Redwood's message to America

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The Independent Online
John Redwood yesterday raised the Euro-sceptic banner in New York, but said he wanted to "sing from the same hymn sheet" as John Major.

Mr Redwood disclosed that when news first surfaced that the Paymaster General, David Heathcoat-Amory, was to resign, he telephoned Downing Street to offer help in addressing the media.

"I rang them to ask if the there was a political issue that they would like to get across," he said. "But they said there wasn't, and that was that".

He denied he was preparing to produce an alternative Redwood manifesto - fuelling speculation that he was "leaned on" by Tory Central Office - but the former leadership challenger confirmed he would be pressing for Mr Major to adopt a more right-wing agenda for the general election on taxation, local government, and Europe.

In a pamphlet to be published before the annual Tory Party conference, Mr Redwood is expected to call on the Chancellor to limit income tax cuts to 1p, and abolish VAT on fuel, to restore the Tories' tax-cutting image before the election.

His principal preoccupation yesterday, however, seemed to be to portray to Republicans his own negative views on further European integration.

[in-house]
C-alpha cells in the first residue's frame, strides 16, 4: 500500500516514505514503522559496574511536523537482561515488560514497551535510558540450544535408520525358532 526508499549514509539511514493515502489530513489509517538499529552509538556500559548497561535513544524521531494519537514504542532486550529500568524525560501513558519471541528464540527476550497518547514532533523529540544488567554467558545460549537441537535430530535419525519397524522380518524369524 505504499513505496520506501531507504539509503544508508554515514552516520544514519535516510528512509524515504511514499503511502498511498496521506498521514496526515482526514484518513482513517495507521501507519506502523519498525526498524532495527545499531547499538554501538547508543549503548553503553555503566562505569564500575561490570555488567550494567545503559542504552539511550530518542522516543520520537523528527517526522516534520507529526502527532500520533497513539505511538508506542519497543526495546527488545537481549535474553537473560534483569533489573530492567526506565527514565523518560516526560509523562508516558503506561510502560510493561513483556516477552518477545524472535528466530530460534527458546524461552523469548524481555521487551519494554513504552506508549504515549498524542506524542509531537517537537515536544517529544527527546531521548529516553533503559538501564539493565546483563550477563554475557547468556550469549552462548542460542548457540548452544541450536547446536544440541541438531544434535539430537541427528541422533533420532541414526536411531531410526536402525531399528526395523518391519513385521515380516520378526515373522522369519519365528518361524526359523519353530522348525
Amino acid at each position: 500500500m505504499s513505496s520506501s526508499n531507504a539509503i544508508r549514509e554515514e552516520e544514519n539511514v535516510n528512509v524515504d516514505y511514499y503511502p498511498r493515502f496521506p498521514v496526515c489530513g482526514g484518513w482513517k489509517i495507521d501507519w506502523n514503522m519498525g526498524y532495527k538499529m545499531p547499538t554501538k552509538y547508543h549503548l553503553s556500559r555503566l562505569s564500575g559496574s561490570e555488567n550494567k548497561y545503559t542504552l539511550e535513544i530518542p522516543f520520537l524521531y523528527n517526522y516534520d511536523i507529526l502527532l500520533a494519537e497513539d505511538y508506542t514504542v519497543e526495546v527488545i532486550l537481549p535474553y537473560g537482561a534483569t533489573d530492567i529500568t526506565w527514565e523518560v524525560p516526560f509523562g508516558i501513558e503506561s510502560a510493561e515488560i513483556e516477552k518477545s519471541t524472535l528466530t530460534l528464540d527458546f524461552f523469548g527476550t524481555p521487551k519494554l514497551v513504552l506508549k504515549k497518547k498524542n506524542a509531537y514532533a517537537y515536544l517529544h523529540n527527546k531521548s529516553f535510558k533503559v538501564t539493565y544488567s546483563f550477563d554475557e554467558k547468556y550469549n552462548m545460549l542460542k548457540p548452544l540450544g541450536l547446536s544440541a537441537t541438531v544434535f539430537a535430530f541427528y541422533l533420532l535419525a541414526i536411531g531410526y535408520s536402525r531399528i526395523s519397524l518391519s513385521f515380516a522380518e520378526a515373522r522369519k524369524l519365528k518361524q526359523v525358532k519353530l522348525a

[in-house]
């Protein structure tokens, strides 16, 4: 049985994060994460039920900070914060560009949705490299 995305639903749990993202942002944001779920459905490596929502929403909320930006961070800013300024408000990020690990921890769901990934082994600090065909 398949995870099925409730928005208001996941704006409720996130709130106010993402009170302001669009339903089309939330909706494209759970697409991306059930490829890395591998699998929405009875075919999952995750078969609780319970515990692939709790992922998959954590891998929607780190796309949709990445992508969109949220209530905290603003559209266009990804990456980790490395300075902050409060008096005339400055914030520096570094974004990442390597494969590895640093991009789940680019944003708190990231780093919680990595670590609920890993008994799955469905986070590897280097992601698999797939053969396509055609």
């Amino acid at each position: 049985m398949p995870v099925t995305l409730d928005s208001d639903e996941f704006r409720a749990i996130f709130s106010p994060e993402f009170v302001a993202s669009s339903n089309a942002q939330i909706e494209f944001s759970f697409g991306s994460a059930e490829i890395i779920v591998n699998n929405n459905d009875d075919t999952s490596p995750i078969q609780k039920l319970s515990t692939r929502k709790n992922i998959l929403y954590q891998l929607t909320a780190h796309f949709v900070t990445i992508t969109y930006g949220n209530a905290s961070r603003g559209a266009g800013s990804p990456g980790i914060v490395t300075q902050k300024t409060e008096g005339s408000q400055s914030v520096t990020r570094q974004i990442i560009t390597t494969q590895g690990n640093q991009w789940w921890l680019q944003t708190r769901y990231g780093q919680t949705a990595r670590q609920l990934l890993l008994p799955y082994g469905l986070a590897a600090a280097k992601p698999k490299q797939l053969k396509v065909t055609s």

"I don't want to use America against Europe; I am committed to Europe. What we're arguing about is what kind of Europe we want to live in. While it is America's interest for the European countries to trade together as one, it would not be in America's interests for it to become a superstate governed by Brussels ... which would include countries that may not share the same common Anglo-Saxon interests."

At the start of a nine-day US tour, taking in television interviews by Henry Kissinger and Steve Forbes, the Republican primary candidate, Mr Redwood had to react to reports that he was developing a rival manifesto that risked splitting the Tory party before the general election, expected to be held next spring.

"We've always said that I'm generating ideas for the manifesto," he said, "but that is different from coming up with a rival product."

Mr Redwood, who left the Government after unsuccessfully challenging Mr Major for the Conservative Party leadership last year, added: "I don't wish to issue an alternative manifesto, because people would then have a choice between them and that would indeed split the party."

However, the former minister expressed his hope that his ideas, notably on cutting public spending to allow a further drop in taxation, would find a place in the election platform.

Mr Redwood added that he would also suggest giving additional powers to local government. "I want to see us on the move again as a local Conservative Party as well as a national Conservative Party," he said.

He will be visiting New York City, Washington DC and Dallas, Texas.

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